- Imagine being able to turn the piles and piles of vegetable waste that you throw away every day into something good for the environment.
- In just a couple of hours, this kitchen-friendly composter called the iCompost can.
- Here’s how it works.
- For more stories, go to www.BusinessInsider.co.za.
Imagine being able to turn the piles and piles of vegetable waste that you throw away every day into something good for the environment. Thanks to the power of technology and an award-winning innovative business called the Compost Kitchen, South African consumers are just a button push away.
It's called the iCompost, and its purpose is to turn your kitchen scraps into compost, overnight. About the size of a microwave, this appliance can convert eggshells, small bones, naartjie peels and pretty much any piece of vegetable matter into food for your plants.
This is all part of Compost Kitchen founder Himkaar Singh’s dream to save the environment by making it easier for us to manage our waste from home rather than sending it off to the landfill.
"Imagine you throw away a rotten tomato...It's mainly made of water, so you're actually throwing away water. This means, in the conventional waste system, we're trucking around water, which makes little sense. The simplest way to compost food scraps at home is to have a compost heap in the garden, but most people are looking for a solution which has no odour, no flies, no vermin, and no mess," said Singh.
Singh is no stranger to revolutionising the way we throw our garbage away. In just a few years, Compost Kitchen has won numerous awards as well as diverted 30 tons of food waste from landfill and given back 2.2 tons of vermicompost to their customers, primarily done by carting waste around Fourways on the back of a bicycle and using an army of earthworms.
Singh thought there must be an easier way for South Africans to make their own compost without him doing the heavy lifting. This is where the inspiration to bring electronic composters into South Africa hit. During lockdown, he set up a pre-order cycle and was overwhelmed with interest.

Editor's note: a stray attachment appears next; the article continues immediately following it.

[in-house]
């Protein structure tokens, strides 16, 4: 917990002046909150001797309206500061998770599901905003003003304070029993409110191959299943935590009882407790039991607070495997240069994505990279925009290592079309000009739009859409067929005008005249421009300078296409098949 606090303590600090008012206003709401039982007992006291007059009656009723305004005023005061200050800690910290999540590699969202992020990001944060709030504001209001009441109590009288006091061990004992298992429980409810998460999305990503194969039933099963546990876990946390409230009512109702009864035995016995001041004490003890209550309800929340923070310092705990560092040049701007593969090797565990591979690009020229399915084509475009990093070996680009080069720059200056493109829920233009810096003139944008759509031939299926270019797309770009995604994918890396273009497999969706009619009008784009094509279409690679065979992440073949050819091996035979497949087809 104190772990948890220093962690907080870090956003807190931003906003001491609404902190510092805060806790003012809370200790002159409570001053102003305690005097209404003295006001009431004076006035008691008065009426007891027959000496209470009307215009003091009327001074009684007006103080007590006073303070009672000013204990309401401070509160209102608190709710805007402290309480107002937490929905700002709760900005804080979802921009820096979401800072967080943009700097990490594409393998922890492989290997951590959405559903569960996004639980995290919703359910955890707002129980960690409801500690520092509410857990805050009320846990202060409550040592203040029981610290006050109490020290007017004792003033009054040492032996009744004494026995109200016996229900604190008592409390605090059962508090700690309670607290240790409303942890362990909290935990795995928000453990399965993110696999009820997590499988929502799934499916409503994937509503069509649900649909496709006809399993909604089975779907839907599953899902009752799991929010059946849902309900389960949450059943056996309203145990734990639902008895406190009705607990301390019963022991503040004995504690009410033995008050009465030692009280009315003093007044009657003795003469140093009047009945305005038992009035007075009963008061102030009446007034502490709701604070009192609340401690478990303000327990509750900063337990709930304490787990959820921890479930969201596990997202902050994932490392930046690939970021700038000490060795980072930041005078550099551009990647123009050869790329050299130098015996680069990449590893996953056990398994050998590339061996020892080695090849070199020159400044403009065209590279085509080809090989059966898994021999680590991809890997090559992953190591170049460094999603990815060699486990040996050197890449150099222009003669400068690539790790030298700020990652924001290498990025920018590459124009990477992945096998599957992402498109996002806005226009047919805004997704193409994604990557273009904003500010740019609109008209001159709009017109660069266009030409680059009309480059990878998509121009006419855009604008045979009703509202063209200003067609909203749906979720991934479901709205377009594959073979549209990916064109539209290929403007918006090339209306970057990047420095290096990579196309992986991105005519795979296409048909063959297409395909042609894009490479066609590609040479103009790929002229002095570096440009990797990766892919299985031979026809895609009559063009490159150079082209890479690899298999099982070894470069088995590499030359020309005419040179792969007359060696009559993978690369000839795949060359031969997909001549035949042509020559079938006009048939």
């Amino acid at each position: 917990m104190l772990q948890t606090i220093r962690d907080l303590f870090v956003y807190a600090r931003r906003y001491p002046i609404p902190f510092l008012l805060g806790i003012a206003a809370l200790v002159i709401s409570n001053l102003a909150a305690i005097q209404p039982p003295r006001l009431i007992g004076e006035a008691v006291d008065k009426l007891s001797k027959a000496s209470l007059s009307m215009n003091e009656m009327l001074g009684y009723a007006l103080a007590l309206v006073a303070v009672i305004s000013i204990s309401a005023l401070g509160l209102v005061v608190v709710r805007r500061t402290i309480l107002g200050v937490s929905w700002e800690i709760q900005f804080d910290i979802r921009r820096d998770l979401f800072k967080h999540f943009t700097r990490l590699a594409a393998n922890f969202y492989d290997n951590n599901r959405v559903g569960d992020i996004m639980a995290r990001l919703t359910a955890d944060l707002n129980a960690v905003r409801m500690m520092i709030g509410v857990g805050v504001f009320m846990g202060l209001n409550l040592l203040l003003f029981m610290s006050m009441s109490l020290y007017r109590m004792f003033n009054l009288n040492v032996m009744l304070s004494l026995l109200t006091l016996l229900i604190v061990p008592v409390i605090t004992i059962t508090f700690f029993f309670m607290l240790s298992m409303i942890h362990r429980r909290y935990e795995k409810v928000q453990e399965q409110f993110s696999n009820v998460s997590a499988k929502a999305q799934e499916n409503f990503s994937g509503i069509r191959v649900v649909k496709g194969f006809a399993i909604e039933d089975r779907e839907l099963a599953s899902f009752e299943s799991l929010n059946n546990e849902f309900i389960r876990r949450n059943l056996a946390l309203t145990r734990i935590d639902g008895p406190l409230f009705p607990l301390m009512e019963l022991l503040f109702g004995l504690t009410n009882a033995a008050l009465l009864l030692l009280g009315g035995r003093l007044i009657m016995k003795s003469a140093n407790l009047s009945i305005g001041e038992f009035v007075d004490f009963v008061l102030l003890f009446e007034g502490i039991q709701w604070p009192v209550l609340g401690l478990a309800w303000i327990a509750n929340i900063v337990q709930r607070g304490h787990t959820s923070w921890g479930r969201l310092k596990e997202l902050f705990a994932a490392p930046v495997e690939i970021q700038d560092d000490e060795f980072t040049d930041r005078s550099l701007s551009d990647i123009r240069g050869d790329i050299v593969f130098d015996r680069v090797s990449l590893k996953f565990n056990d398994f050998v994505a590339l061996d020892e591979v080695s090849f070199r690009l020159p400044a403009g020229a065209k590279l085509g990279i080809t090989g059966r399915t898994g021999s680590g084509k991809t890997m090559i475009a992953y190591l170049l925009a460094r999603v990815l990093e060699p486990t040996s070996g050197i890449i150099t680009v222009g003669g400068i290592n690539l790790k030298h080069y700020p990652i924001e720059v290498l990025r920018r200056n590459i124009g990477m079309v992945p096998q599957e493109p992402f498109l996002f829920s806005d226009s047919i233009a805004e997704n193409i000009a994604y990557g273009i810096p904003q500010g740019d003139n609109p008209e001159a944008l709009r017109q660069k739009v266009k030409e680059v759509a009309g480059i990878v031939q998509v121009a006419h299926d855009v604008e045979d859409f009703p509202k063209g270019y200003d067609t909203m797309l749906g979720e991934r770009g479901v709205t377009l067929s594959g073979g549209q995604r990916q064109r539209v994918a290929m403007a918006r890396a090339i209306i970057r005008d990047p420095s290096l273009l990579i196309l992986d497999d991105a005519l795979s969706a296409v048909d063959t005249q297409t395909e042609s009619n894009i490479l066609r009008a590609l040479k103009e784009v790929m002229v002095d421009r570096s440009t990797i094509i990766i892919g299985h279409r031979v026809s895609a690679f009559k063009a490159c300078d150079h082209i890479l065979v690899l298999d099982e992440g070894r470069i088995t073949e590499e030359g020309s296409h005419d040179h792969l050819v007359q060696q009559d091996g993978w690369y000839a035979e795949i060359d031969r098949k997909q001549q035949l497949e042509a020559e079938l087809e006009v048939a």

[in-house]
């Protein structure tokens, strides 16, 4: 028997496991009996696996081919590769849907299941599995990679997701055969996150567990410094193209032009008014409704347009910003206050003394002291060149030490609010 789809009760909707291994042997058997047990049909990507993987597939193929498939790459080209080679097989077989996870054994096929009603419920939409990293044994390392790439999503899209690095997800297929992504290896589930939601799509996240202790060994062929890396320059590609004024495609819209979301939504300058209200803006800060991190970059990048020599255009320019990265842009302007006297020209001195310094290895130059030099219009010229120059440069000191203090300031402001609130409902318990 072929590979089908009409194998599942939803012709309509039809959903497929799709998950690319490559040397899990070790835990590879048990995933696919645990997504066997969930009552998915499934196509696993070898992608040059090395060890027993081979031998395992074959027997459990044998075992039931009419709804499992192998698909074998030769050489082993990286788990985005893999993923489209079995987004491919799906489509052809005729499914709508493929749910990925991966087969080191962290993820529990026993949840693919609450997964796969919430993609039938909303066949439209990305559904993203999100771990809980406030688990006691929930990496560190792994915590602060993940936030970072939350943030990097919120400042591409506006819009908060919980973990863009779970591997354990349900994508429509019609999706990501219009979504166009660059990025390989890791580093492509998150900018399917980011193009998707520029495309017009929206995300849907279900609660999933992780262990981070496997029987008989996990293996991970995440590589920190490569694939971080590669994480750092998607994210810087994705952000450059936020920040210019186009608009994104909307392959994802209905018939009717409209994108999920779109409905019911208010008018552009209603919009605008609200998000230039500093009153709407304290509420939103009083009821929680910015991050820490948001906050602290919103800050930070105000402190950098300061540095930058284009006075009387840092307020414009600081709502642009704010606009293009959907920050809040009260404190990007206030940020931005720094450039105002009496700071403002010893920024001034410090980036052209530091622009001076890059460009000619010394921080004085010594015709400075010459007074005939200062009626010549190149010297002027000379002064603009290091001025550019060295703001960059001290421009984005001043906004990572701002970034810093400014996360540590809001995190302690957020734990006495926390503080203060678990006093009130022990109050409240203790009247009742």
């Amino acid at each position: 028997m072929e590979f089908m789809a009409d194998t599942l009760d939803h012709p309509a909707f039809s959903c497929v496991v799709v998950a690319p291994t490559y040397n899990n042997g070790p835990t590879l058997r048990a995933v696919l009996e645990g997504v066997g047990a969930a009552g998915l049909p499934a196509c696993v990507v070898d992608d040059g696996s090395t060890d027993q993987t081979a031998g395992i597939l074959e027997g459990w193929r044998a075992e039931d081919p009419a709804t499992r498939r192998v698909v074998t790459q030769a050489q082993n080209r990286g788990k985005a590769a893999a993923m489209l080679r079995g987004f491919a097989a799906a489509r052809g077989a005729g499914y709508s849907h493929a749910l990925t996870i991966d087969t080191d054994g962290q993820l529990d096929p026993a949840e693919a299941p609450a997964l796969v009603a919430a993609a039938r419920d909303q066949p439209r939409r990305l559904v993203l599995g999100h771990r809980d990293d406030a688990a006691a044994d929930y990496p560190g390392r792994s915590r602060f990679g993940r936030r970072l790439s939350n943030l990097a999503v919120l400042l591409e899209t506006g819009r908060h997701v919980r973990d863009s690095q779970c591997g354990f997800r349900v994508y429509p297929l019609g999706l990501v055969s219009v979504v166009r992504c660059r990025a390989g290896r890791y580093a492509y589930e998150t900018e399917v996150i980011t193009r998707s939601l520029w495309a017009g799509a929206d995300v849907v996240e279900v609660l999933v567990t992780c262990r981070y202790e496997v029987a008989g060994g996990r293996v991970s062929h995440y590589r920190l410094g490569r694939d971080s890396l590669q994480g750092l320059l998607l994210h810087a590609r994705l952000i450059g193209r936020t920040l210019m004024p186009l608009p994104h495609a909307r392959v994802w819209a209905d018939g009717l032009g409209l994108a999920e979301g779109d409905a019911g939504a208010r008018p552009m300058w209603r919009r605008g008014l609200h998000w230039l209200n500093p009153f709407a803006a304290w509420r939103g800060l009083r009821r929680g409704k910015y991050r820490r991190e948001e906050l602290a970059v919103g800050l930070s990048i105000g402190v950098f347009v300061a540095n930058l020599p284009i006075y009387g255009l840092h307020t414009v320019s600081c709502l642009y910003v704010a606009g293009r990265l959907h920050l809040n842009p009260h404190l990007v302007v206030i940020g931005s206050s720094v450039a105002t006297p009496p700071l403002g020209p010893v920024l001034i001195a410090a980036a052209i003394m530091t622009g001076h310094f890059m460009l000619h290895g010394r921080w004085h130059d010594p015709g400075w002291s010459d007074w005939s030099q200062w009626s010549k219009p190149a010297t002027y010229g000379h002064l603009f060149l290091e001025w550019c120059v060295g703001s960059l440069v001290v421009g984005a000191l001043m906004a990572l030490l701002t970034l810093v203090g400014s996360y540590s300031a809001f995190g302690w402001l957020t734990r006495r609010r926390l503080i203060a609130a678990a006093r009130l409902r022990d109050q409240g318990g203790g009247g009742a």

"In our first batch we sold out 200 and now batch 2 is open for delivery in September and is 55 sold. There are 200 in the country.”
Considering this, Singh sent Business Insider South Africa an iCompost and we put it through its paces to see if it lives up to the hype.
Here is how it works:
The device was larger than expected, measuring 35cm long x 19cm wide x 19cm high. Add to that when the lid is open reaching 50cm.
The idea of the device is ease of use, especially for homes that don’t have a lot of space. Normal composters, in general, are either too large or too smelly to be ideal for a kitchen.
The iCompost fitted comfortably in my kitchen. What you do need to consider is its height clearance because you need the lid to be fully open when throwing in your garbage.
It took a surprisingly long time to fill with waste.
Inside the composter is a 2-litre bucket. It took 3 days’ worth of garbage to fill it up to the recommended line. But obviously, on certain days you'll produce more waste than others. Once the waste was in the bin, it didn't smell.
The device came with this handy QR code which points you directly to a beginner’s guide.
It’s got handy tips for first-time composters which makes using the machine a breeze.
Once full, you need to add 4 tablespoons (tbsp) of compost activator.
Compost Activator is a 100% plant-based additive which enables the machine to produce compost, as well as to absorb odours - 4 tbsp are needed per cycle and a refill bag will last 35 uses. Depending how much you cook, a bag could last 1 -2 months.
By adding Compost Activator to the cycle, the iCompost produces an early-stage compost. This can be mixed directly into the soil around plants or fed to an earthworm farm for further maturing.
After this, you are ready to start composting. Close the lid, press the ‘on button’ for a couple of seconds and it does the rest.
It has a touch panel to also allow you to switch on cleaning mode.
This sets the composting process in motion.
It converts kitchen waste into compost in 4 steps: Drying, UV sterilising, grinding and cooling. Throughout the process you’ll hear the occasional click as the machine’s grinder breaks up your food waste into small pieces.